Mystery Tracks Mystery Solved
January 30, 2016
Earlier this week I posted photos of taken in our backyard leading to the Celery Farm and asked readers what was making these strange, widely spaced tracks.
They were roughly 8 inches long and 5 inches wide, and the distance between the tracks went from 4 feet to 3.5 feet to 3 feet...
The four prevalent theories were snowshoes (which no one used in my yard that I know of), deer (just too big and inconsistent with all other deer tracks in the Celery Farm), "more than one foot/paw/etc. in each place" (which is what I wondered as well) and Sasquatch/Yeti/Abominable Snowman.
Thanks to extensive research by Julie, McCall, I believe we have a definitive answer. She supplied it a comment, but I am repeating it below in case you missed it.
Thanks, Julie! (Ginny Chucka also solved the mystery as well, but without the lengthy explanation. Thanks, Ginny!)
I am leaning toward squirrel after poking around on The Internets. ;) For the first 45 minutes or so, I was thinking those three "prongs" were toes. At approx 8 inches, this does lend itself toward "immature Yeti!" thoughts.
But perhaps not.
Running through a mental checklist of "mammals known to frequent or reside in The Celery Farm", I did lots of google searches. What would have a 3- to 4-foot stride? A person? (Yes, I even looked for photos of Vibram Five-finger shoe tracks in the snow...) A deer? A bear? All not good matches.
I liked the "bounding theory", and was looking for photos of squirrels, eastern cottontails, mink, raccoons, skunk (though interestingly I don't think I've ever actually seen a skunk at the CF)...
Squirrels started to look interesting especially because of their abundance. But a lot wasn't matching up because many of the photos of tracks in the snow that I could find online are of distinct feet and toes. Of course, looking at your close-up of a single imprint seemed to suggest there were multiple feet in there in the deepest section....
I did a Facebook search to see if there was a group for IDing animal prints. There is! https://www.facebook.com/groups/271764596196849/
I perused some recent ID requests, and found this: https://www.facebook.com/groups/271764596196849/permalink/1113471322026168/
It has the three prongs, and so I scanned the comments. There is some dispute, but squirrel did pop up in the suggestions (as well as rabbit and weasel...) with mention of red squirrel and flying squirrel. (The original poster is in British Columbia.) Red squirrel sure seems right out, but I wondered about flying squirrel... so did some more google searches. (Mostly because a friend in Wayne currently has flying squirrels squatting in her house!!) Also, one of the comments on that post mentioned that you can see a central drag mark in squirrels who are bounding in deep snow. I didn't understand this though....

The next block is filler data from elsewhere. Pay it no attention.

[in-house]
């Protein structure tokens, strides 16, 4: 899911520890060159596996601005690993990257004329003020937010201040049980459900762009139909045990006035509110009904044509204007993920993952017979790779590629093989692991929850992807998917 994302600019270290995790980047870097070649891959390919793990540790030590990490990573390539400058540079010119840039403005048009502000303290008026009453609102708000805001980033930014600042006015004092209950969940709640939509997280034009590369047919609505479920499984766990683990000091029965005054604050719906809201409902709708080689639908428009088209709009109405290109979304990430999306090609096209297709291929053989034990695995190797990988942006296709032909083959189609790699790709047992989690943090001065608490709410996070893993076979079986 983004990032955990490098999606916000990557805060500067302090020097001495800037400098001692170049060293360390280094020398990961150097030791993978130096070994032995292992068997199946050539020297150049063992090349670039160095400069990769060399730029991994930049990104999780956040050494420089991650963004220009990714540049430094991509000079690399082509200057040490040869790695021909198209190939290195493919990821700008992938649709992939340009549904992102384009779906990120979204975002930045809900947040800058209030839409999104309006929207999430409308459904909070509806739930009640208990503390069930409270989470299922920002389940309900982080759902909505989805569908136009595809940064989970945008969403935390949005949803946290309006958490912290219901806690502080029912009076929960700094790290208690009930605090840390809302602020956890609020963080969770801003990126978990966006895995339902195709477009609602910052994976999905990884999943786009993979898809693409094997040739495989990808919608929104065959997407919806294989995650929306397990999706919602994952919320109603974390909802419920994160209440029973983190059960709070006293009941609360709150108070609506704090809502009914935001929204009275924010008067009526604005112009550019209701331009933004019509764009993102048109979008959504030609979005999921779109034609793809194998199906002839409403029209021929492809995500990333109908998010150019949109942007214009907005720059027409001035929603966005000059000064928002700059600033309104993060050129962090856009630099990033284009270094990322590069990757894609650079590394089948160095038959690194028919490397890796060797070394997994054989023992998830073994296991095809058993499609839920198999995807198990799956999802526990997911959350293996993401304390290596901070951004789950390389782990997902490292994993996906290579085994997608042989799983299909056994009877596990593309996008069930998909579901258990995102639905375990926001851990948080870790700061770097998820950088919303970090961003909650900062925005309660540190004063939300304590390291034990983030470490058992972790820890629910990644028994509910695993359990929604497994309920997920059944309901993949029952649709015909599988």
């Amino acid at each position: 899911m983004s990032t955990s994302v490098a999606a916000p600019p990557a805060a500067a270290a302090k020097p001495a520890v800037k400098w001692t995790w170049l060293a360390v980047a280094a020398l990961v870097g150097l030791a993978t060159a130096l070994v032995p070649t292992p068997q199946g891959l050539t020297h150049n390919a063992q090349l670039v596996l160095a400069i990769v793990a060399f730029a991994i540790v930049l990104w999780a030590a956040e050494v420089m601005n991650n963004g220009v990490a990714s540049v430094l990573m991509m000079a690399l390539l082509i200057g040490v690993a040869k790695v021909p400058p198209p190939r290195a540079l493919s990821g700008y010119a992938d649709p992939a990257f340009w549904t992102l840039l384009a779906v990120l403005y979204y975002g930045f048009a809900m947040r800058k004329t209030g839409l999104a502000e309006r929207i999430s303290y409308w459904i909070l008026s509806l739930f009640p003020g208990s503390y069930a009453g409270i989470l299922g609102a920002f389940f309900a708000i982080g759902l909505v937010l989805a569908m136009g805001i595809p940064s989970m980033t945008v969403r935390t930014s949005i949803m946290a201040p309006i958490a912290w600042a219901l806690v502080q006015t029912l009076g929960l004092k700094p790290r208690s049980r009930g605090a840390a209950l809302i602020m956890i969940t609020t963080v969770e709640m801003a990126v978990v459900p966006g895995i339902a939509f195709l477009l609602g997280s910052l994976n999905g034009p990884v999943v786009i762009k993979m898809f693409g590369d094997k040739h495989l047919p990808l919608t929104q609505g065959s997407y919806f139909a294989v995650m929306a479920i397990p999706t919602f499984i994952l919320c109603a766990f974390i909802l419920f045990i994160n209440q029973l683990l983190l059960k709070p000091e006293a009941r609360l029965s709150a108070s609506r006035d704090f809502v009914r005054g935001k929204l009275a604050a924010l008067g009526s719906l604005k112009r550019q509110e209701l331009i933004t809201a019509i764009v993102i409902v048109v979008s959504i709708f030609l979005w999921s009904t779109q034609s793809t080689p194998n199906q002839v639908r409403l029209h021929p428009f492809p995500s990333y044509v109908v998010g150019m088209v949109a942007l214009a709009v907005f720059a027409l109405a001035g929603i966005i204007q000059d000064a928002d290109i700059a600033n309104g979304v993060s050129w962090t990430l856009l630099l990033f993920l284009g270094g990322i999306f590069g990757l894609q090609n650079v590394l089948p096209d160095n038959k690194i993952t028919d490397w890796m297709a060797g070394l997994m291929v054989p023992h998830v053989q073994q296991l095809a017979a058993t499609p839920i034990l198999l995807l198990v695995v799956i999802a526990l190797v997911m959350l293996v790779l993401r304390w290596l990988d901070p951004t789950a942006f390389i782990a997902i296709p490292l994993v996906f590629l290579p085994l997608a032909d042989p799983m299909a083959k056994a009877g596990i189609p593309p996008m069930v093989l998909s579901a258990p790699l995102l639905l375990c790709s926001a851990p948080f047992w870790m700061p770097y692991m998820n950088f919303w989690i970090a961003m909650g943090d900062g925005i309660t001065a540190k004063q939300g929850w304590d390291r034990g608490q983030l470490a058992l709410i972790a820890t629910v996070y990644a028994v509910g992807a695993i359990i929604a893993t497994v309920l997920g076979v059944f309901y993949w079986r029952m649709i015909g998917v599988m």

Eventually, I stumbled on this page: https://natureguelphtracking.wordpress.com/mammals/rodents/squirrels/red-squirrel/
If you scroll down, there is a photo of a red squirrel track with a paragraph describing the snow spray and determining the direction the animal was bounding in. I stared and stared and they described the animal as going in the OPPOSITE direction that I would have guessed. And then I finally realised what this is all getting at. The center "prong" isn't a toe. None of the three prongs are.
I believe the deepest part of the imprint is where all 4 feet land in a cluster. The three prongs are the drag of the hind legs, with the tail as the center prong. In your uppermost photo, this would suggest the "squirrel" is bounding to the left.
Additional clues that make me think squirrel are
1. The distance between the prints. One site I looked at suggested grey squirrels average between 1 and 3 feet in a bound.
2. Squirrels typically bound to and from trees. In your photo with multiple prints, it looks as if the animal could be coming from the tree in the background.
I could of course be wrong. Perhaps you should set up a motion-sensitive camera tonight with night vision. Guard against immature Yeti just in case.
At any rate, thanks for a nice hour-long distraction from my raging migraine. :)